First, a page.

Dental access in Alabama is shrinking, what you need to know

Published: Dec. 1, 2021 at 12:49 PM CST|Updated: Dec. 1, 2021 at 1:09 PM CST
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BIRMINGHAM, Ala. (WBRC) - Alabama dentists say the state is on the verge of a workforce crisis.

According to CDC data, nearly half of Alabama counties have less than 10 dentists, some have none. Those taking the hardest hit are patients in rural communities who drive hours for dental care.

It’s a situation that will get worse without swift action and innovation. We explain the problem and possible solutions in this installment of Bridging the Great Health Divide.

Access to dental care in Alabama

One-third of Alabama’s dentists are 60 years old or older. At least half of those practice in rural Alabama, which means the majority of rural dentists are eyeing retirement.

“We are facing a real significant crisis right now,” stated Dr. Stephen Mitchell, a dentist who serves as the director of UAB’s Civitan-Sparks Clinics. “We are seeing over eighty percent of Alabama dentists operating within the thirteen counties that are urban. That’s leaving only twenty percent servicing the forty percent of Alabama citizens in our rural counties.”

Alabama has the lowest dentist per population ratio in the country, when considering a dentist per 100,000 people Alabama is 51st in the nation.

Few are on track to fill this void, especially in rural areas.

“Even if they would like to do that they can’t afford it,” explained Dr. Richard Simpson, a practicing pediatric dentist. “The average dentist graduating from dental school nationally has over $300,000 in debt. They need immediate income, so they are gravitating toward the large metropolitan areas, not the rural communities and to existing practices.”

In fact, nearly half of the dentists that graduate from UAB leave for other states with higher insurance reimbursement rates or they go into specialty programs.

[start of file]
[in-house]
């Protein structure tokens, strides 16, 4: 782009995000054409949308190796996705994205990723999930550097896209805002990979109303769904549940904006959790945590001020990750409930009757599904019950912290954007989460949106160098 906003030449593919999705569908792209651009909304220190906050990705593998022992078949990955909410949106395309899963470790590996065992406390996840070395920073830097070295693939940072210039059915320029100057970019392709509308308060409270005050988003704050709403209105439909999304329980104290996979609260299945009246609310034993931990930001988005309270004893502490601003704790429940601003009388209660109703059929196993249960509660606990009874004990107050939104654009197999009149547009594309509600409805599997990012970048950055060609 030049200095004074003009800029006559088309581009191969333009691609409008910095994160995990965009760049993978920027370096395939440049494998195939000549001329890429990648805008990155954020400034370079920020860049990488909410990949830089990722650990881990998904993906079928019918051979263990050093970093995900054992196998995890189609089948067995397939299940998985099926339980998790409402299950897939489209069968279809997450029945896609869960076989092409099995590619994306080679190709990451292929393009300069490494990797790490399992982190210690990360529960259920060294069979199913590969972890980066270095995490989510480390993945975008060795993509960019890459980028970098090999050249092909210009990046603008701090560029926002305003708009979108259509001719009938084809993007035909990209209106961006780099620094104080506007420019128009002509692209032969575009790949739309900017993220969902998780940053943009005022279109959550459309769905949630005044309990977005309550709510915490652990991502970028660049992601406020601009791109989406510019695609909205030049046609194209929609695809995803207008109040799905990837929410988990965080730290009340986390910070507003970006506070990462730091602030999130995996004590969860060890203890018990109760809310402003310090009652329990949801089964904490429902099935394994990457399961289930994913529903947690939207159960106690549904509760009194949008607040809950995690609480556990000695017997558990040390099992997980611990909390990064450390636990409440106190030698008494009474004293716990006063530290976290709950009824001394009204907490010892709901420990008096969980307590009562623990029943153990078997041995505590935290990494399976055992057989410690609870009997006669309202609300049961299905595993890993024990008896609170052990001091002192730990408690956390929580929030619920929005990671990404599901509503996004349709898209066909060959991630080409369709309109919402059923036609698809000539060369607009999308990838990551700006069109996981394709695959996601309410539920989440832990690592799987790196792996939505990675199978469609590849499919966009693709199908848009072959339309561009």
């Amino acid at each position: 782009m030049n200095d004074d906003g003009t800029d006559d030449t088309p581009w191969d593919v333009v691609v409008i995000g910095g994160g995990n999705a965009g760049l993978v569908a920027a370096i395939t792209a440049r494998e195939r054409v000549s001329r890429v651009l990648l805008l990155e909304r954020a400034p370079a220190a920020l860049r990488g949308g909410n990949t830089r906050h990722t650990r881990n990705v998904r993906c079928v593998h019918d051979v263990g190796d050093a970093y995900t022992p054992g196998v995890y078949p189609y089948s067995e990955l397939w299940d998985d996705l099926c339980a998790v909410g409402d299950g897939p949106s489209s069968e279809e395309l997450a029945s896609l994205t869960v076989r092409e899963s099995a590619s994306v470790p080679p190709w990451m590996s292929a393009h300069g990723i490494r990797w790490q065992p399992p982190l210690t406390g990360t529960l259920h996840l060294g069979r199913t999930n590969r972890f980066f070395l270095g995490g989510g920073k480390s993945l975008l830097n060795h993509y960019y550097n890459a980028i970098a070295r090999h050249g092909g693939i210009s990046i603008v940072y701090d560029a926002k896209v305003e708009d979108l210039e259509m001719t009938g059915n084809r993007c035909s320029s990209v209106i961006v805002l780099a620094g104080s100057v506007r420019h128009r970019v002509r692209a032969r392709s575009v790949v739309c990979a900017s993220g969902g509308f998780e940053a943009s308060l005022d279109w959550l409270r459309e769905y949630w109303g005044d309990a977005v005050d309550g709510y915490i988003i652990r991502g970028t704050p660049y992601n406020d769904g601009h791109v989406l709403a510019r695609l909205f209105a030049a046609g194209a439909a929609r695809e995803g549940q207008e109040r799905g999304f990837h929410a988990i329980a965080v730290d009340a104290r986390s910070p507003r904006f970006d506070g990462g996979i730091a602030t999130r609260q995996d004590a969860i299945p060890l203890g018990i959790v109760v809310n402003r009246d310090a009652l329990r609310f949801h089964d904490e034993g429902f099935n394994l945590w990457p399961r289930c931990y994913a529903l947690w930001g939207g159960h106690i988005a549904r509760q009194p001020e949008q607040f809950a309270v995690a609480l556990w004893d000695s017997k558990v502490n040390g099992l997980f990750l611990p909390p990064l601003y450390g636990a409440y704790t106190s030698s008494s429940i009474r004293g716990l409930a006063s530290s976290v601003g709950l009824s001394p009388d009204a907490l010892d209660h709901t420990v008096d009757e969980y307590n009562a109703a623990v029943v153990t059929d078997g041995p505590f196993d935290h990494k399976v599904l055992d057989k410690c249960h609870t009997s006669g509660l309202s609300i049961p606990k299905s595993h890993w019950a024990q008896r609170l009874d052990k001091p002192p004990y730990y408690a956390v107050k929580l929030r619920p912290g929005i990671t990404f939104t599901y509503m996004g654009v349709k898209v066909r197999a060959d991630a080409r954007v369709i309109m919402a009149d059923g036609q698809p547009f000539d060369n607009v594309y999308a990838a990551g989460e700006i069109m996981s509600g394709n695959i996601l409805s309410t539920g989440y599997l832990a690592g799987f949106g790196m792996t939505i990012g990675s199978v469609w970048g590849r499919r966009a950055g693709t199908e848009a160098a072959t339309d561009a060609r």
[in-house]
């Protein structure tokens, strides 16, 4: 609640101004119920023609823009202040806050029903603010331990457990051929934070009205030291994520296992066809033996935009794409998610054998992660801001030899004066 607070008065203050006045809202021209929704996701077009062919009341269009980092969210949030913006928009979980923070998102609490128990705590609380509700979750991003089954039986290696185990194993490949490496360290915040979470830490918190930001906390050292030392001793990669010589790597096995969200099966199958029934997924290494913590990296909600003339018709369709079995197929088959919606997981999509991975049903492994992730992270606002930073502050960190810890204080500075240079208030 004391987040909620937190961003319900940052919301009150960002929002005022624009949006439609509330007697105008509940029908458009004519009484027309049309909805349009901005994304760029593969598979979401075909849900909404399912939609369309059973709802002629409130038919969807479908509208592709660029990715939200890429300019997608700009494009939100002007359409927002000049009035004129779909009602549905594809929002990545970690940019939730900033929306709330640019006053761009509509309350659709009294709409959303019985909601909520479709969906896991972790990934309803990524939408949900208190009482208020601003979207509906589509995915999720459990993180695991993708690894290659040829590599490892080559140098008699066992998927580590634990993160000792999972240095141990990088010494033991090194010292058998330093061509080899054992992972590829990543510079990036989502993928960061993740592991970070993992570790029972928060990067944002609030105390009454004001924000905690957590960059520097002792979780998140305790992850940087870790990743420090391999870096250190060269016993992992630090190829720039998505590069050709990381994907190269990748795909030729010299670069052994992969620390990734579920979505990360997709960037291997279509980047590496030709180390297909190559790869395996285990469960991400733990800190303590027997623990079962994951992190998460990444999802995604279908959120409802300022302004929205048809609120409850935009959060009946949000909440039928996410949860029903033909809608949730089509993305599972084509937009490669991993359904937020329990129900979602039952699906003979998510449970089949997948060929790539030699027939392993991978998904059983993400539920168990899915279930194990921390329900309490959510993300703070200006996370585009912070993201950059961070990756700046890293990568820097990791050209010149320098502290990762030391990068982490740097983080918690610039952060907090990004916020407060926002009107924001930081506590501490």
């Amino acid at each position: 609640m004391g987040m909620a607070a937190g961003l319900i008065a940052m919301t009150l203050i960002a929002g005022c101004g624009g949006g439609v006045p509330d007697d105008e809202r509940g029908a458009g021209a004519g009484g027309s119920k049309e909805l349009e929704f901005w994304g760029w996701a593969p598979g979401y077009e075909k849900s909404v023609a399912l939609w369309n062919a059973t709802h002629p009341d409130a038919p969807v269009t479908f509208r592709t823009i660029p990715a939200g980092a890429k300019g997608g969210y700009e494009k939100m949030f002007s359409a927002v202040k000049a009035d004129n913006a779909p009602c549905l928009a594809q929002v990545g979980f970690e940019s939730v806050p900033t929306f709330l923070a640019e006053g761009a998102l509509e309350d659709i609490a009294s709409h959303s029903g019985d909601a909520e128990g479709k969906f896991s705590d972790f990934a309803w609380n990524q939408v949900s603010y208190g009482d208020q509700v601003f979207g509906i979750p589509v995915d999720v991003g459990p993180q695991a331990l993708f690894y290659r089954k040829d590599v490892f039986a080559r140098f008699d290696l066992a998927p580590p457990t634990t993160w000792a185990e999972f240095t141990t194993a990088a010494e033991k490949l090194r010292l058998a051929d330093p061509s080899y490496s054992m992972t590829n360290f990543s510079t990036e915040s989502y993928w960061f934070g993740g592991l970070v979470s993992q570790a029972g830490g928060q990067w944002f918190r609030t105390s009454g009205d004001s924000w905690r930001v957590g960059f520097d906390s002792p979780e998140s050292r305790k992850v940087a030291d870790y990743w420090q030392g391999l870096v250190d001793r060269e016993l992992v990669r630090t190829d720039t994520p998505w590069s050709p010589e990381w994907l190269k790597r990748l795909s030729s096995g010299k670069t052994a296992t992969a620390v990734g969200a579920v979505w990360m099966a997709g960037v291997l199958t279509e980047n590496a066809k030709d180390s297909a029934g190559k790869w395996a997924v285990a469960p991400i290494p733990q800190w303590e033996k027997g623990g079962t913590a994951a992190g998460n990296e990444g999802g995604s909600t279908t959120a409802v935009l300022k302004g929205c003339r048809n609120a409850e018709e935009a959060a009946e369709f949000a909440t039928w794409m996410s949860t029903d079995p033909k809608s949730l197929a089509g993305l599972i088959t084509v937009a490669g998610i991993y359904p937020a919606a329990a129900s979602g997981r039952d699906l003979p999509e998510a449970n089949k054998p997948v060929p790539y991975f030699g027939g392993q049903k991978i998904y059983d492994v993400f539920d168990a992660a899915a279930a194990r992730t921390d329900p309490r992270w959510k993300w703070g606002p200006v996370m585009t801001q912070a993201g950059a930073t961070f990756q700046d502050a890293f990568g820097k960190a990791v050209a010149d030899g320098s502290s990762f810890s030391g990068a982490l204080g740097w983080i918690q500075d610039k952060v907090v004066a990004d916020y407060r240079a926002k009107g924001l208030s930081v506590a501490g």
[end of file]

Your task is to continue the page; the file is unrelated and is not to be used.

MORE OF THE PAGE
“The last several years, the average is out of a graduating class of fifty-five from our dental school, four go into rural area or small town each year,” added Simpson.

Dentists who serve rural patients already see the impact.

Mitchell has offered free school dental screenings for more than twenty years. The amount of tooth decay in Jefferson County students of all socio-economic backgrounds has rapidly decreased over the years.

“When we step as little as forty-five minutes outside of Jefferson County and get into some of our surrounding areas we start seeing children with much more significant levels of disease,” Mitchell explained. “We did a screening last week toward the Oneonta, Blount County area and what we saw there were many children with at least some level of disease and then a good number of children with things that we had to mark ‘this is urgent, you’ve got to get in and get help.’”

Simpson is a pediatric dentist in Tuscaloosa who serves children from 17 counties. Since the shutdown, Simpson’s seeing children with far more tooth decay and an ever-increasing number of new patients whose dentists retired as a result of COVID or stopped seeing Medicaid-eligible patients.

“Sometimes we have patients that are driving two hours to get to our office,” responded Simpson. “That’s a burden on the family; working parents have to take off an entire day of work to get their child to the dentist because there’s no one in the area to see them.”

Almost all health-related issues in Alabama are underpinned by lack of insurance coverage. Those in rural areas have less access to private health insurance. The reimbursement rates for government-funded insurance is often not enough for dentists to keep their doors open in rural areas.